BY ROBERT ROSS
I’m not buying the dip in stocks—and neither should you.
Let me explain…
On December 24, the S&P 500 slid to its lowest level since 2017. The index has since rebounded 6.9%.
Investors passed this off as a sign the correction is over. This is wishful thinking.
The main worry behind this sell-off was higher interest rates. But they have only just started to take effect on the economy.
Since December 2015, the Fed has hiked six times. They signal two more times this year.
That tells me there is more danger ahead for stock investors.
Higher Rates Are Bad News for Stocks
When interest rates are low, money is cheap. Businesses borrow money and expand at a small cost.
Conversely, when rates are higher, it costs more to a run a company. This lowers a company’s earnings and drags down its stock price.
A study from Bridgeway Capital Management showed that after interest rates fall, the long-term average return on the S&P 500 is 13.3%.
Meanwhile, when interest rates rise, the S&P 500 return is almost half that figure.
Rising interest rates are not kind to stocks. That’s a fact. And businesses addicted to cheap credit will be even worse off.
REITs Have a Target on Their Backs
Some of the most vulnerable industries today are:
- pipeline master limited partnerships,
- and perhaps most of all, Real Estate Investment Trusts (REITs)
REITs are known for paying generous dividends. Many of them offer yields of 6% or more.
That looks very tempting. But owning a REIT can be dangerous when rates are rising.
The thing is, they won’t be able to pay those tempting dividends much longer.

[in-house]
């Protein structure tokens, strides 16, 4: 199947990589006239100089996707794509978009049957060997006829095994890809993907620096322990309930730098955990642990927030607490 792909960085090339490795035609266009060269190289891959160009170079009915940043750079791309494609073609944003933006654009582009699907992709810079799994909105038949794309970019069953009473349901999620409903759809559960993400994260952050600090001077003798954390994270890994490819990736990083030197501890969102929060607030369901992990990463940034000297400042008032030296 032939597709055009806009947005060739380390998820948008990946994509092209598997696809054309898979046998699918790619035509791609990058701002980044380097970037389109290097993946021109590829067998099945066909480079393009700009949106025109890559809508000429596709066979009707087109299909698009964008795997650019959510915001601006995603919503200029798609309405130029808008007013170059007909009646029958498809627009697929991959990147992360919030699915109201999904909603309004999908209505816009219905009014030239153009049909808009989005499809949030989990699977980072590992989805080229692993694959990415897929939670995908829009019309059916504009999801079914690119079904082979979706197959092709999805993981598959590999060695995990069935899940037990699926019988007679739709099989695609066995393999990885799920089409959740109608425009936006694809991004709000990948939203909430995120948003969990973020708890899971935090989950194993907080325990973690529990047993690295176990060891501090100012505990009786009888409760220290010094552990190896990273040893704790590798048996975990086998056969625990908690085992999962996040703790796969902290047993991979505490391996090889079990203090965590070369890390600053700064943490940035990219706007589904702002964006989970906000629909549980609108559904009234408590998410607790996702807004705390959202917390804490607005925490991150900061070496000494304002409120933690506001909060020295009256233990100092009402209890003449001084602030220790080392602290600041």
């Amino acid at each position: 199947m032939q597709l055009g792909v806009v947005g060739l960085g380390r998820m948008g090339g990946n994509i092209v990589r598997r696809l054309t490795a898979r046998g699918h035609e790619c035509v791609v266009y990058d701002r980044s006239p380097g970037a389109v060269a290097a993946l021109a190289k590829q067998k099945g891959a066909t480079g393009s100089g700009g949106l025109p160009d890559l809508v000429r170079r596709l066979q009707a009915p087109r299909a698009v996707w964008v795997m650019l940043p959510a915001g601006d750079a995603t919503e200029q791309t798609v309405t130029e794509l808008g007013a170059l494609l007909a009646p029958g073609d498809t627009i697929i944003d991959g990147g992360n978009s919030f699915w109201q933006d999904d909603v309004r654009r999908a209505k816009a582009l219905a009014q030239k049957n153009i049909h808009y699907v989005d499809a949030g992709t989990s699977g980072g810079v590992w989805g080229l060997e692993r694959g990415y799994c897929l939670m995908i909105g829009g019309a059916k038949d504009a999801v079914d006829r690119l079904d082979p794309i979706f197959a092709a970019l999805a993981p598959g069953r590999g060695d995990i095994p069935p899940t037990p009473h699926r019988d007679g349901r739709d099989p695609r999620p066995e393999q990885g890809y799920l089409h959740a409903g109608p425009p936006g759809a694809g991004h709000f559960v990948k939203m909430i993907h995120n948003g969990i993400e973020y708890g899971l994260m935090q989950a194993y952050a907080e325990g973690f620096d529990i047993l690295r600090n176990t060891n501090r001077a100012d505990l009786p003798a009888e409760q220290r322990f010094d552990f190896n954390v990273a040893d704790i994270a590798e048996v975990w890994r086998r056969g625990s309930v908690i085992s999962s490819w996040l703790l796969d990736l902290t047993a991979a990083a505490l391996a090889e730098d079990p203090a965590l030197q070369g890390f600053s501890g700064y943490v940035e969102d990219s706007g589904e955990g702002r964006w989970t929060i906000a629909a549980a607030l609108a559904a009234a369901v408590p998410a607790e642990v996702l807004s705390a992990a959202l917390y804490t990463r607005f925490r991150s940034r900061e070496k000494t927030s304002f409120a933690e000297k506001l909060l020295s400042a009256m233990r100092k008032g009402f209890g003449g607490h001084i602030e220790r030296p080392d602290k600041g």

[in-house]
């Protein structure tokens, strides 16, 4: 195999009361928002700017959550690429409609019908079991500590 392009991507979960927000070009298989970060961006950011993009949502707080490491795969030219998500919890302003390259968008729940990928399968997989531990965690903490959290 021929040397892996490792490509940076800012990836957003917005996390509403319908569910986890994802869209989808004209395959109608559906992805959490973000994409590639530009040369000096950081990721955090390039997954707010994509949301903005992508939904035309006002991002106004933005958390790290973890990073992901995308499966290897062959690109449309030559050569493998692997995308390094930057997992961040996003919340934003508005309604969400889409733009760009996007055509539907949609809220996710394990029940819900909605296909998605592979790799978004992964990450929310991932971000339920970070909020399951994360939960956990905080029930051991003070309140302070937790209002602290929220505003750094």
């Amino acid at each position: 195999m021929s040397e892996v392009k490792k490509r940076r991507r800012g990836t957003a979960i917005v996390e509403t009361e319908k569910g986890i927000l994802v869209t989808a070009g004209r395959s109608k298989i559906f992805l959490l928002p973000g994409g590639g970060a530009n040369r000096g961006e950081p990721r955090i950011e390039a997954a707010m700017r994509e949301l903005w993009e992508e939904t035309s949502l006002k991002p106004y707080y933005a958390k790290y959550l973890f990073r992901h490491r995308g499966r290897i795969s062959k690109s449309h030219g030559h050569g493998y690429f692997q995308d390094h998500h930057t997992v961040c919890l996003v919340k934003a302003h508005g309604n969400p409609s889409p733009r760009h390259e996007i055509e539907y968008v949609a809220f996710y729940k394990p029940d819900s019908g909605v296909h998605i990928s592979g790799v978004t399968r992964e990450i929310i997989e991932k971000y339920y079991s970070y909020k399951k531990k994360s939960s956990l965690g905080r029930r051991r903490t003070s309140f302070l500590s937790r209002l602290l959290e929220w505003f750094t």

REITs own and operate income-producing real estate. These properties range from apartment buildings to hospitals, shopping centers, and hotels.
An REIT grows its business by borrowing money and buying more property.
Herein lies the problem.
Caught in the Rising Rate Crossfire
When interest rates are low, an REIT’s finance costs are lower and its profits are higher. That enables it to pay a fat dividend.
When interest rates were low, REITs performed great.
From January 2009 to December 2015, interest rates were at their lowest levels ever. During this period, the iShares Cohen and Steers REIT ETF (ICF) handed investors a 164.7% return.
It beat the S&P 500 return of 138.5%.
But times have changed.
The Fed ended cheap credit in December 2015. And just like that, REITs have lagged the S&P 500:
Even with the steep sell-off last month, the S&P 500 is still up 18.6%. Meanwhile, the iShares Cohen and Steers REIT ETF has lost 11.4%.
The good old days of low interest rates won’t come back anytime soon. I expect REITs will continue to perform poorly in today’s already rocky market.
That’s why I’ll steer clear of REITs. And if I were you, I’d do the same.
Instead, I’ll add companies—like Coca-Cola—that don’t need cheap money to stay afloat.
Coca-Cola Is a Classic All-Weather Stock
The famed beverage maker of Coca-Cola, Sprite, Vitaminwater, and Minute Maid doesn’t rely on low interest rates to stay afloat.
Heck, Coca-Cola has enough cash in the bank to fund its business for two years. And it can do so without any additional revenue.
Since then, the S&P 500 has been crushed over 11%.
Meanwhile, Coca-Cola has actually gained 3.9%:
Coca-Cola is immune to rising rates. And the strength of its shares during the recent sell-off proves it.